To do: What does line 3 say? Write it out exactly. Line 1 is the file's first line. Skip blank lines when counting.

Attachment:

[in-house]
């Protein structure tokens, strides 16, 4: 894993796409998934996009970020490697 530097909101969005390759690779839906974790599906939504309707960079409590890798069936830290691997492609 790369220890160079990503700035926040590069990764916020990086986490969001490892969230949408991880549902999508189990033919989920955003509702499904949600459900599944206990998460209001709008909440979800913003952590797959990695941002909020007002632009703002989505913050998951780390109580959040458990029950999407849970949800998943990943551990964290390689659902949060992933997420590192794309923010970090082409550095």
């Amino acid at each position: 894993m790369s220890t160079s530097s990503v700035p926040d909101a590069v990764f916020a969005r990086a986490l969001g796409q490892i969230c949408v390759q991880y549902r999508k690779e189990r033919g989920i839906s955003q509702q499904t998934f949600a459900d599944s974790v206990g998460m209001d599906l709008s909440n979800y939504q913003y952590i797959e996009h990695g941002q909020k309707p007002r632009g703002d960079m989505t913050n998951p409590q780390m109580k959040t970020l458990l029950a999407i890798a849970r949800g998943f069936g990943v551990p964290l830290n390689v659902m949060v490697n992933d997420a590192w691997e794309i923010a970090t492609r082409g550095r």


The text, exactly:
């Amino acid at each position: 894993m790369s220890t160079s530097s990503v700035p926040d909101a590069v990764f916020a969005r990086a986490l969001g796409q490892i969230c949408v390759q991880y549902r999508k690779e189990r033919g989920i839906s955003q509702q499904t998934f949600a459900d599944s974790v206990g998460m209001d599906l709008s909440n979800y939504q913003y952590i797959e996009h990695g941002q909020k309707p007002r632009g703002d960079m989505t913050n998951p409590q780390m109580k959040t970020l458990l029950a999407i890798a849970r949800g998943f069936g990943v551990p964290l830290n390689v659902m949060v490697n992933d997420a590192w691997e794309i923010a970090t492609r082409g550095r």